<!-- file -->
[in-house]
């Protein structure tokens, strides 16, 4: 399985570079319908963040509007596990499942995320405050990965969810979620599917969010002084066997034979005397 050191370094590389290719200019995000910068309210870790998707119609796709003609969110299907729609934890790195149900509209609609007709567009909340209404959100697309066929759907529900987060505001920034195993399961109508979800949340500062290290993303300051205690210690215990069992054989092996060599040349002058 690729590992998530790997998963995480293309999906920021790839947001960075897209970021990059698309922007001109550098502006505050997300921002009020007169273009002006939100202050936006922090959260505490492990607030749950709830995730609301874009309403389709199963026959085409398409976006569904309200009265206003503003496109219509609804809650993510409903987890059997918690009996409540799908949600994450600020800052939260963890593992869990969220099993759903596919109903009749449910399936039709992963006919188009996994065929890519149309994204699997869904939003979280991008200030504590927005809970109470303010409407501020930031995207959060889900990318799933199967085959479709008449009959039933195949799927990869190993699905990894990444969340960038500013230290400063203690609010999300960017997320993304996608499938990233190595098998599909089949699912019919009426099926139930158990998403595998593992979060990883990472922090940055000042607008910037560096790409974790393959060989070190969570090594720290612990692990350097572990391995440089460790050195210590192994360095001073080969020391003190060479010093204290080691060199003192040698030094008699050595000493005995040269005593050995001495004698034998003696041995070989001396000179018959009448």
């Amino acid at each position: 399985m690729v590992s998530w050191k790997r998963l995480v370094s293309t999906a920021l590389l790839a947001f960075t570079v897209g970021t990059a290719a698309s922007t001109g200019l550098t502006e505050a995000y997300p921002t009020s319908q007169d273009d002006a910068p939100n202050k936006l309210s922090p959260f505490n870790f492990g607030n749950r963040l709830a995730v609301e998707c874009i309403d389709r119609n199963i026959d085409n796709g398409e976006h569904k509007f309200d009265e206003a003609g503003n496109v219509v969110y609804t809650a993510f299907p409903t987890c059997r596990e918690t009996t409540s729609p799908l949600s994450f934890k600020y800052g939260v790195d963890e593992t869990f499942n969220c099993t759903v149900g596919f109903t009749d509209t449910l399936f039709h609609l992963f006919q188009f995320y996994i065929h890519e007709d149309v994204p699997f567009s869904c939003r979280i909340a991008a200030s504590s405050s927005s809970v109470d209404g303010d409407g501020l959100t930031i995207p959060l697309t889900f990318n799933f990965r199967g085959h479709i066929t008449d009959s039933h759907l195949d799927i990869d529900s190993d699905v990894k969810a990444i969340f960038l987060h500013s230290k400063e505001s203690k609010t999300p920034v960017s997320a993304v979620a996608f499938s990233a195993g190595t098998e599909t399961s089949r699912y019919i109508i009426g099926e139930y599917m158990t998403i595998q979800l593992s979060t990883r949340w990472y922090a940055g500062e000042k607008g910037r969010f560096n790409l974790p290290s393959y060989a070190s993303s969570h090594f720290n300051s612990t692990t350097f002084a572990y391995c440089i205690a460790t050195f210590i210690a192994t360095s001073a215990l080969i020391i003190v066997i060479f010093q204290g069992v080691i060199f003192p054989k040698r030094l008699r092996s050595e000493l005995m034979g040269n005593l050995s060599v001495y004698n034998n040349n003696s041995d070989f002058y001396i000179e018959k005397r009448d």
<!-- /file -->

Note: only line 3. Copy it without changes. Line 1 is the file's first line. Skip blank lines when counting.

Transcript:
């Amino acid at each position: 399985m690729v590992s998530w050191k790997r998963l995480v370094s293309t999906a920021l590389l790839a947001f960075t570079v897209g970021t990059a290719a698309s922007t001109g200019l550098t502006e505050a995000y997300p921002t009020s319908q007169d273009d002006a910068p939100n202050k936006l309210s922090p959260f505490n870790f492990g607030n749950r963040l709830a995730v609301e998707c874009i309403d389709r119609n199963i026959d085409n796709g398409e976006h569904k509007f309200d009265e206003a003609g503003n496109v219509v969110y609804t809650a993510f299907p409903t987890c059997r596990e918690t009996t409540s729609p799908l949600s994450f934890k600020y800052g939260v790195d963890e593992t869990f499942n969220c099993t759903v149900g596919f109903t009749d509209t449910l399936f039709h609609l992963f006919q188009f995320y996994i065929h890519e007709d149309v994204p699997f567009s869904c939003r979280i909340a991008a200030s504590s405050s927005s809970v109470d209404g303010d409407g501020l959100t930031i995207p959060l697309t889900f990318n799933f990965r199967g085959h479709i066929t008449d009959s039933h759907l195949d799927i990869d529900s190993d699905v990894k969810a990444i969340f960038l987060h500013s230290k400063e505001s203690k609010t999300p920034v960017s997320a993304v979620a996608f499938s990233a195993g190595t098998e599909t399961s089949r699912y019919i109508i009426g099926e139930y599917m158990t998403i595998q979800l593992s979060t990883r949340w990472y922090a940055g500062e000042k607008g910037r969010f560096n790409l974790p290290s393959y060989a070190s993303s969570h090594f720290n300051s612990t692990t350097f002084a572990y391995c440089i205690a460790t050195f210590i210690a192994t360095s001073a215990l080969i020391i003190v066997i060479f010093q204290g069992v080691i060199f003192p054989k040698r030094l008699r092996s050595e000493l005995m034979g040269n005593l050995s060599v001495y004698n034998n040349n003696s041995d070989f002058y001396i000179e018959k005397r009448d």